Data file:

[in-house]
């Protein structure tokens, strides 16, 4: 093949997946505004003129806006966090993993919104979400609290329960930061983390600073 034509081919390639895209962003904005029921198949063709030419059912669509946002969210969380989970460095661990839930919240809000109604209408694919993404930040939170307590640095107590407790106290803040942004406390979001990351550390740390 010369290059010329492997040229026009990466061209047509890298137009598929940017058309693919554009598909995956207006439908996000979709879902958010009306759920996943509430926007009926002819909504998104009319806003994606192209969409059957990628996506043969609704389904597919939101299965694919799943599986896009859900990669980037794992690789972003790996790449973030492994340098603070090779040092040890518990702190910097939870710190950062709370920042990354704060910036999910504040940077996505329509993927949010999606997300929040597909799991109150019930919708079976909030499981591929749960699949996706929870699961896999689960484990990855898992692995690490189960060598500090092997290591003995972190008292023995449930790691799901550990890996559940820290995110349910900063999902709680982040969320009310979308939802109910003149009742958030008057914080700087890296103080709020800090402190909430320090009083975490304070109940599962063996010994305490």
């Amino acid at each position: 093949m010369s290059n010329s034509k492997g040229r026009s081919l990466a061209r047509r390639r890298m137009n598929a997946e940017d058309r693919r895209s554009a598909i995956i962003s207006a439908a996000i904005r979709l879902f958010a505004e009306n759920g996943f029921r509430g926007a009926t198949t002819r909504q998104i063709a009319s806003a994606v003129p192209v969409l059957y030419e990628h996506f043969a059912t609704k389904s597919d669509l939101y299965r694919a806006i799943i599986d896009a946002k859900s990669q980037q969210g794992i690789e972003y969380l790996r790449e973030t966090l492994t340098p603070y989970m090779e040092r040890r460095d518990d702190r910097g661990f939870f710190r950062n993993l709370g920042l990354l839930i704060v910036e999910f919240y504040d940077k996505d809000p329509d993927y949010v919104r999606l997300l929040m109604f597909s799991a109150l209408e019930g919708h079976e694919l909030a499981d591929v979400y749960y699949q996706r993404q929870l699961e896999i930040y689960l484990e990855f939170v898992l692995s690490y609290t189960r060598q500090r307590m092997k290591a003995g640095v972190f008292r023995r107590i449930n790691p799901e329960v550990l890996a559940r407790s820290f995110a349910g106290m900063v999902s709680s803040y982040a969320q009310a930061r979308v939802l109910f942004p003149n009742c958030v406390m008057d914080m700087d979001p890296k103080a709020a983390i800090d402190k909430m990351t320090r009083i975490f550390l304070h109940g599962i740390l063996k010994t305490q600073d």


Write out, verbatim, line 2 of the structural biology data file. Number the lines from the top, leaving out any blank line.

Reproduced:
């Protein structure tokens, strides 16, 4: 093949997946505004003129806006966090993993919104979400609290329960930061983390600073 034509081919390639895209962003904005029921198949063709030419059912669509946002969210969380989970460095661990839930919240809000109604209408694919993404930040939170307590640095107590407790106290803040942004406390979001990351550390740390 010369290059010329492997040229026009990466061209047509890298137009598929940017058309693919554009598909995956207006439908996000979709879902958010009306759920996943509430926007009926002819909504998104009319806003994606192209969409059957990628996506043969609704389904597919939101299965694919799943599986896009859900990669980037794992690789972003790996790449973030492994340098603070090779040092040890518990702190910097939870710190950062709370920042990354704060910036999910504040940077996505329509993927949010999606997300929040597909799991109150019930919708079976909030499981591929749960699949996706929870699961896999689960484990990855898992692995690490189960060598500090092997290591003995972190008292023995449930790691799901550990890996559940820290995110349910900063999902709680982040969320009310979308939802109910003149009742958030008057914080700087890296103080709020800090402190909430320090009083975490304070109940599962063996010994305490």